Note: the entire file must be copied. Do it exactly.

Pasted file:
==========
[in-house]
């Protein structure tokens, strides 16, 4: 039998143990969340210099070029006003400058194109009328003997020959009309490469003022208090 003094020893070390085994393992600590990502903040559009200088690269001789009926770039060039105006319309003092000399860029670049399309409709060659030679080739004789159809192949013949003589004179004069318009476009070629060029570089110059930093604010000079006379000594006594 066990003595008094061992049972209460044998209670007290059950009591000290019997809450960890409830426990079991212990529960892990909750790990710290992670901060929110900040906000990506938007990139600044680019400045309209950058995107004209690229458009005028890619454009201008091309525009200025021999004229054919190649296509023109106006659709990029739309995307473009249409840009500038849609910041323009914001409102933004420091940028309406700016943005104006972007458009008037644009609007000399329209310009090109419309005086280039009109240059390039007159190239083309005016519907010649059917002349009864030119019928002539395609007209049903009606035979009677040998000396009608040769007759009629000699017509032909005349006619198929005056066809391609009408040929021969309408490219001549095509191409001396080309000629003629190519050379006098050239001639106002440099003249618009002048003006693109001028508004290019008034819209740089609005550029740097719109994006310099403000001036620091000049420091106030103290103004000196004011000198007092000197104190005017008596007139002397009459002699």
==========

[in-house]
């Protein structure tokens, strides 16, 4: 039998143990969340210099070029006003400058194109009328003997020959009309490469003022208090 003094020893070390085994393992600590990502903040559009200088690269001789009926770039060039105006319309003092000399860029670049399309409709060659030679080739004789159809192949013949003589004179004069318009476009070629060029570089110059930093604010000079006379000594006594 066990003595008094061992049972209460044998209670007290059950009591000290019997809450960890409830426990079991212990529960892990909750790990710290992670901060929110900040906000990506938007990139600044680019400045309209950058995107004209690229458009005028890619454009201008091309525009200025021999004229054919190649296509023109106006659709990029739309995307473009249409840009500038849609910041323009914001409102933004420091940028309406700016943005104006972007458009008037644009609007000399329209310009090109419309005086280039009109240059390039007159190239083309005016519907010649059917002349009864030119019928002539395609007209049903009606035979009677040998000396009608040769007759009629000699017509032909005349006619198929005056066809391609009408040929021969309408490219001549095509191409001396080309000629003629190519050379006098050239001639106002440099003249618009002048003006693109001028508004290019008034819209740089609005550029740097719109994006310099403000001036620091000049420091106030103290103004000196004011000198007092000197104190005017008596007139002397009459002699």